Nigerians poor at documenting nation’s history – Kukah

Catholic Bishop of Sokoto, Matthew Hassan Kukah
Catholic Bishop of Sokoto, Matthew Hassan Kukah

The Catholic Bishop of Sokoto Arch Diocese, Bishop Mathew Kukah, has called on Nigerians to imbibe the culture of documentation, as the only way to preserve Nigeria’s history and ensure its continued existence.

Speaking at a program organised to mark the 35th priestly ordination of Father Patrick Alumuku, the Director of communication, Catholic Secretariat, Abuja, Mr. Kukah said most of the present day challenges that threaten the unity of Nigeria, result from the poor attitude of preserving the nation’s historical facts.

The Bishop, who was represented by Athur-Martins Anginam, the Acting Executive Director of Kukah Center, noted that institutional memories remain a major prerequisite for the development of any nation.

“One of the things I try to tell Nigerians is that we should try to document things. Understand the importance of institutional memory”.

“We no longer live in an oral tradition,” he said.

Mr. Kukah said the problems resulting from ethnic diversity would not have grown as it did in recent times if people learnt to make facts about their heritage a part of the public domain.

“Nigerians need to try to tell their own stories; if you don’t tell your own story, no one will tell it for you,” he stated.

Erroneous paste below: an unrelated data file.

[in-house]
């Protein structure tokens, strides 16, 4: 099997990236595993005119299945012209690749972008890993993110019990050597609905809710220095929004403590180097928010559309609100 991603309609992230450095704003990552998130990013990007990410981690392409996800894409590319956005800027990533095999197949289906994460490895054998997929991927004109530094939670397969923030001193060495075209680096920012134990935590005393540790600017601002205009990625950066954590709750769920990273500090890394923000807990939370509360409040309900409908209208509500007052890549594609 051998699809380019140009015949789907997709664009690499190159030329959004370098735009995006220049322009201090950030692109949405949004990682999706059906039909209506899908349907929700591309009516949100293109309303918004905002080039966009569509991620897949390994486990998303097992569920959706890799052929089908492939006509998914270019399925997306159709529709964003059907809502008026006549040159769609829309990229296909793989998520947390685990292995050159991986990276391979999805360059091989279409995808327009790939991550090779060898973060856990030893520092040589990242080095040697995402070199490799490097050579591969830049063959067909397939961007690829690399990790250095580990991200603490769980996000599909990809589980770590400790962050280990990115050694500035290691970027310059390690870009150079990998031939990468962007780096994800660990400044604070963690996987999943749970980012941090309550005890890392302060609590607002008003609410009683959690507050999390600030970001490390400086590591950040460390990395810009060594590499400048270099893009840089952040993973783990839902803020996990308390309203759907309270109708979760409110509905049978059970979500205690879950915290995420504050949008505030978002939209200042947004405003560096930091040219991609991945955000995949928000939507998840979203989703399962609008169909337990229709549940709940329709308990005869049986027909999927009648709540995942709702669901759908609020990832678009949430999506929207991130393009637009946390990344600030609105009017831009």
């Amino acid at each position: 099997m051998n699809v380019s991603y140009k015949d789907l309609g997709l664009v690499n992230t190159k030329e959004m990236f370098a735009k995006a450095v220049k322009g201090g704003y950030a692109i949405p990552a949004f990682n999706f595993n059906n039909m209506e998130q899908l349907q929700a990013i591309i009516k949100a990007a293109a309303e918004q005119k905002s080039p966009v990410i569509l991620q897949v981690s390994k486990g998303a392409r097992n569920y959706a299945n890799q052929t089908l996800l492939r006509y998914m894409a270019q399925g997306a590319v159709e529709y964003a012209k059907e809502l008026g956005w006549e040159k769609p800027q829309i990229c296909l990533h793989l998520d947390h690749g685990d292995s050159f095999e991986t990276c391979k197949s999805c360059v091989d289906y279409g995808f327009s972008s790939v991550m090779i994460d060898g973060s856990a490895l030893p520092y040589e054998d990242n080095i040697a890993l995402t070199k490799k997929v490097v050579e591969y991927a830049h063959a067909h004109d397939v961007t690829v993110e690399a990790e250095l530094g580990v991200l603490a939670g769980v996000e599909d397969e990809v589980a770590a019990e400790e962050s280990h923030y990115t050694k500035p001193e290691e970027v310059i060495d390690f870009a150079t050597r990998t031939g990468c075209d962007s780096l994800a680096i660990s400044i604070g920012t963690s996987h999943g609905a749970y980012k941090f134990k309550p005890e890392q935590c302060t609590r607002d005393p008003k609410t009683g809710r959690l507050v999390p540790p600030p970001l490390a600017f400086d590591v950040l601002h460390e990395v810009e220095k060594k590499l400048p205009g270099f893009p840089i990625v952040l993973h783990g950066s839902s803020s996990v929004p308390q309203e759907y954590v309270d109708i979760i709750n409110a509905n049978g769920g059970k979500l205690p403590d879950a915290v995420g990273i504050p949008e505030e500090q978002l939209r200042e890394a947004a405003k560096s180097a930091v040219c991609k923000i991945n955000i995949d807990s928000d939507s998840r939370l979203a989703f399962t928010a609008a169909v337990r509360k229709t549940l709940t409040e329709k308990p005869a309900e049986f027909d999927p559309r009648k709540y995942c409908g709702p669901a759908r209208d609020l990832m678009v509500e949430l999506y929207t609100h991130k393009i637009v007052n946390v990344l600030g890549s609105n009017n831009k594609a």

The Bishop added that Nigeria’s leaders and the media can provide the forum from dialogue that encourages counter narrative, as a way of improving understanding.

“When you have a narrative; a point of view, at best is a view from a point. There has to be a kind of counter narrative that provides a kind of competition and a narration, from which the truth always prevails,” Mr. Kukah said.

He commended the effort of the celebrant in the compilation of a book he titled “Candle wax, which sought to tell the story of his journey to priesthood.

Mr. Alumuku said the book was a perfect example of the impact of perseverance and that Nigeria should imbibe the culture of patience, as portrayed by his account in the book.

He noted that the choice of the theme of his book was informed by the fact that “candle wax” was tied to the beginning of his vocation, in priesthood and called on every Nigerian to try to remember their history.

“God calls us to serve him through different means. For me he called me to serve him, through candle wax”, he said.


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